It was also pointed out by one panelist that after the AK Media (now Clear Channel) vs. City of Portland case of 2005, painting murals without official city permission in Portland was (and still could be) seen as a form of protest. Today, all murals that are done without a permit or RACC waiver can be reported as “illegal graffiti,” fined, and forcefully removed by the city (regardless of whether or not the property owner consents).
Panelists were then asked how permitted activist art differs from un-permitted activist graffiti.
On one hand, panelists saw both legal and illegal activist art as two different strategies that can work simultaneously. Both forms can communicate powerful messages to the public though political commentary, making an impact on civic consciousness.
On the other hand, panelists also pointed out that it is impossible to radically change the system by working within it. Some believe illegal activist art is a much blunter weapon that maintains maximum power and impact. With illegal art, there is no censorship. It is not mediated through the framework of capitalism or the state and the risks artists take to trespass and produce their artwork illegally infuses their art with intrinsic symbolic power.
Lastly, panelists were asked to think about the public’s reactions to graffiti and how it alters our perceptions of space in the city.
A Graffiti Defense Coalition representative gave the example of New York City in the late 1970s when many young people saw graffiti as a creative way to bring much needed color to the crumbling and decaying city, exciting the urban landscapes around them. Amidst this political and infrastructural chaos, authorities and the media began to campaign against graffiti, associating it with dirt, decay, disease, and madness. These anti-graffiti campaigns cited the “broken windows theory” as their basis, arguing that minor misdemeanors (like graffiti) must be stopped or there will be an atmosphere of lawlessness that will attract serious criminal offenders who will assume that residents don’t care about the neighborhood.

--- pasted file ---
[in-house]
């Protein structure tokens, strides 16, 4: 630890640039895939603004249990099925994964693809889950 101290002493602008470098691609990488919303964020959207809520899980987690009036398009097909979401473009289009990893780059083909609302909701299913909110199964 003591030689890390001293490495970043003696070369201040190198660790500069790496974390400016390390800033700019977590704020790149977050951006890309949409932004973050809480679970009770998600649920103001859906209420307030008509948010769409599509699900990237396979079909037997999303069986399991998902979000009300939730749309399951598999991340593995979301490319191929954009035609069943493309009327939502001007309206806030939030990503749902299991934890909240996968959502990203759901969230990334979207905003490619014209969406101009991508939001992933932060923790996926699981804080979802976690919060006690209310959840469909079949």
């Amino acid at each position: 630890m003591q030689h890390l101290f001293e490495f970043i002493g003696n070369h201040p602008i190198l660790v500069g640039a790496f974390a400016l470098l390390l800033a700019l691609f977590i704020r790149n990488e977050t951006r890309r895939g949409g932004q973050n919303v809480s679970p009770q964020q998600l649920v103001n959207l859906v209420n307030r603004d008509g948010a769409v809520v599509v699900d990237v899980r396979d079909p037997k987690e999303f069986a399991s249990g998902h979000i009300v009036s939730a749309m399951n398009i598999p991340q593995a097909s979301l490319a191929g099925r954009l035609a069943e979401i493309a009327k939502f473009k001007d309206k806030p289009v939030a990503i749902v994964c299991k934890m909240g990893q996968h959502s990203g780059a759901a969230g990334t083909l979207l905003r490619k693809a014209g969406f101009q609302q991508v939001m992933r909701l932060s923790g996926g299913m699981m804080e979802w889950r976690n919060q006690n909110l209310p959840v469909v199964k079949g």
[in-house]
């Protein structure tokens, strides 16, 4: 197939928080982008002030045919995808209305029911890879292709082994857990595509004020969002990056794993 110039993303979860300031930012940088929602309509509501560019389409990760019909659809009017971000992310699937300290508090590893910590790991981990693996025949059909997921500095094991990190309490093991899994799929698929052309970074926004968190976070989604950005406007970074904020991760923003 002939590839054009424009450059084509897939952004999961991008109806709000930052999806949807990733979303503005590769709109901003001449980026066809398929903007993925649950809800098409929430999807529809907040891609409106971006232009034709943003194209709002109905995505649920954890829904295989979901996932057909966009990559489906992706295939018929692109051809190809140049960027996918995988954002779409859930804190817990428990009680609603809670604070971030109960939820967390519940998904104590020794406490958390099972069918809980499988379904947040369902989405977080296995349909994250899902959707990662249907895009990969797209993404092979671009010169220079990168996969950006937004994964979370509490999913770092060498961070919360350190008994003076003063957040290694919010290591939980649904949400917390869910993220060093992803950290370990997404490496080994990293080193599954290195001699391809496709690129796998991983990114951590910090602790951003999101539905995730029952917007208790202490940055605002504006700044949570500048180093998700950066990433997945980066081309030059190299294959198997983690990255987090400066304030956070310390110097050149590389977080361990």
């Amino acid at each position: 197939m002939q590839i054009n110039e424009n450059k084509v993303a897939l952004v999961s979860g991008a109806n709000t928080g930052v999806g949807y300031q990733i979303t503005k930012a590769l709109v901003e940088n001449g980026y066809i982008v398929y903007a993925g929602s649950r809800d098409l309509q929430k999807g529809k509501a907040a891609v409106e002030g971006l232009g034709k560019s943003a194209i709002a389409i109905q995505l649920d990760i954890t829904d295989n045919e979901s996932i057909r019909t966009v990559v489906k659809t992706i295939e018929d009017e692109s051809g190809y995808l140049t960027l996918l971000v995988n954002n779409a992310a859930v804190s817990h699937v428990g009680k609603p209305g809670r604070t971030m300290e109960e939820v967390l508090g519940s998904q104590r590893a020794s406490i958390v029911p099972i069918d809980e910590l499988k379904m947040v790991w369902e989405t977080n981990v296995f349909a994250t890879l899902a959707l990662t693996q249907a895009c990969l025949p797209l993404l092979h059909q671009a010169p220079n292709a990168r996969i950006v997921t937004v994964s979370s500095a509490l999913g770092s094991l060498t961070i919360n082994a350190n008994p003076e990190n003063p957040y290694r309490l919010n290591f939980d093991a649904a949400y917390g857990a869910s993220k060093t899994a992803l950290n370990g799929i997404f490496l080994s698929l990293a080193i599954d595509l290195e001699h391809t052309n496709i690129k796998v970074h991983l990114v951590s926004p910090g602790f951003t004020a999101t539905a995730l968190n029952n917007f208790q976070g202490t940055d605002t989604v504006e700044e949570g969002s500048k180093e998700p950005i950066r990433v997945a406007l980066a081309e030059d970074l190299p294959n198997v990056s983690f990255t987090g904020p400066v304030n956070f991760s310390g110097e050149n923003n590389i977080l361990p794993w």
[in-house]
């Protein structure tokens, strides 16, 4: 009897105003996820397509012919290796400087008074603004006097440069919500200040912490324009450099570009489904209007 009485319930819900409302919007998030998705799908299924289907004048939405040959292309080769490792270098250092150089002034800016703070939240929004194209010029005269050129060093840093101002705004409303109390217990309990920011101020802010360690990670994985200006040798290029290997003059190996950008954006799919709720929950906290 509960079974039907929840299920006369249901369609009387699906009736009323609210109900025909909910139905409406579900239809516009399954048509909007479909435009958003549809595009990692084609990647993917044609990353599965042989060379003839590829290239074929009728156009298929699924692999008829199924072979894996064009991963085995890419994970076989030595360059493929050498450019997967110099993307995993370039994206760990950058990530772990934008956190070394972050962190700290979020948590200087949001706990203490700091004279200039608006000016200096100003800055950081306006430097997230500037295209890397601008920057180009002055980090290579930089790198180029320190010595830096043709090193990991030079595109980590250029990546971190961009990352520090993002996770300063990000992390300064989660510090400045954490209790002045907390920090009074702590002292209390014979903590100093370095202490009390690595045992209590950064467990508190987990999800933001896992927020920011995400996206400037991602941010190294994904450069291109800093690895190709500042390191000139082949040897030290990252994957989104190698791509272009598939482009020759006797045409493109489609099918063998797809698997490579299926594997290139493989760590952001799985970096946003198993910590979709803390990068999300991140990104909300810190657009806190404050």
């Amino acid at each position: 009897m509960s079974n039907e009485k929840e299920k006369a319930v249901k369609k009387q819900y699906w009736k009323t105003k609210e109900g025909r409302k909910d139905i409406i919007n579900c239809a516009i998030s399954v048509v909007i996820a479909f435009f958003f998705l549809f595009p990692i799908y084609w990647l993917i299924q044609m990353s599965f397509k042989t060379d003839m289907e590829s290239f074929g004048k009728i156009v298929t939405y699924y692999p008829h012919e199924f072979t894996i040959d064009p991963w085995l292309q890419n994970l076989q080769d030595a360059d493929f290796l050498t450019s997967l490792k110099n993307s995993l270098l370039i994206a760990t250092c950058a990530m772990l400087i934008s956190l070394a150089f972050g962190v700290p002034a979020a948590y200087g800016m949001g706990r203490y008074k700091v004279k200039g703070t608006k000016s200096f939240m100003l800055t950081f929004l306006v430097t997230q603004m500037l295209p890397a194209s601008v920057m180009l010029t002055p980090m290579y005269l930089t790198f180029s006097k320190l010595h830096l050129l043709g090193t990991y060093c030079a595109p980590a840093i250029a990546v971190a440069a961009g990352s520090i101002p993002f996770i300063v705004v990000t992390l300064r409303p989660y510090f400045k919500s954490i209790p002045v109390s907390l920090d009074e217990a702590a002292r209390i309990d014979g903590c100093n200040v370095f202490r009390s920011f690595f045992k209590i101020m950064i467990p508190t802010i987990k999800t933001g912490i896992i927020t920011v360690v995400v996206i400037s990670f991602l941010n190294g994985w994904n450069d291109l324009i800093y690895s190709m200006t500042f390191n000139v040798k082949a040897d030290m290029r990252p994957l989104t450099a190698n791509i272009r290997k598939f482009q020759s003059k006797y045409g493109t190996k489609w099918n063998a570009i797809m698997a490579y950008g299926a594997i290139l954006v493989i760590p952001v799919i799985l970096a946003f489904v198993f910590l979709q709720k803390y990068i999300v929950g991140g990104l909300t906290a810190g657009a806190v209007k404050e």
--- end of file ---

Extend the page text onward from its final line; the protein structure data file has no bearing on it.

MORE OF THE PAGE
By promoting a culture of unrealistic fears, and tapping into the public’s moral insecurities, authorities were able to justify increased policing and regulations of our public spaces. Policing ideologies like this did nothing to address the longstanding social inequalities, infrastructural neglect, purposeful arson-for-profit scams, and declining tax revenues that were causing urban decline at this time. Today, it’s clear to see that graffiti is often actually a sign of a vibrant urban area, or one that’s in the early stages of gentrification (Berlin, Bushwick, and Miami, etc).
Portland Street Art Alliance members then pointed out that dominant ideologies define what is, and is not appropriate in public spaces. In the case of graffiti, the public was told by city-sponsored anti-graffiti ads and public announcements that they should prevent graffiti at all costs, that it didn’t belong in the city, and will cause a spiral of decay like is seen in extremely neglected and ignored urban neighborhoods, like the South Bronx in the 1970s and 80s. Subsequently, the tide of fear and criticism against graffiti rolled in.
Representatives of Endless Canvas echoed the sentiment, stating that graffiti doesn’t actually physically hurt anyone, and the battle between the city and graffiti artists, is a sign of a much larger battle for control, voice, and representation.
Graffiti is considered a major urban problem because it challenges the notion of private property, and by extension, the entire system in which modern society is built upon. It also makes us think about who really does or should have control of our public visual space. It is symbolic of a much larger struggle for our collective rights to the city.
Special thanks to Brett Peters for helping to write this article and CMC organizers, particularly Tim Rice, for supporting and making this regional discussion possible.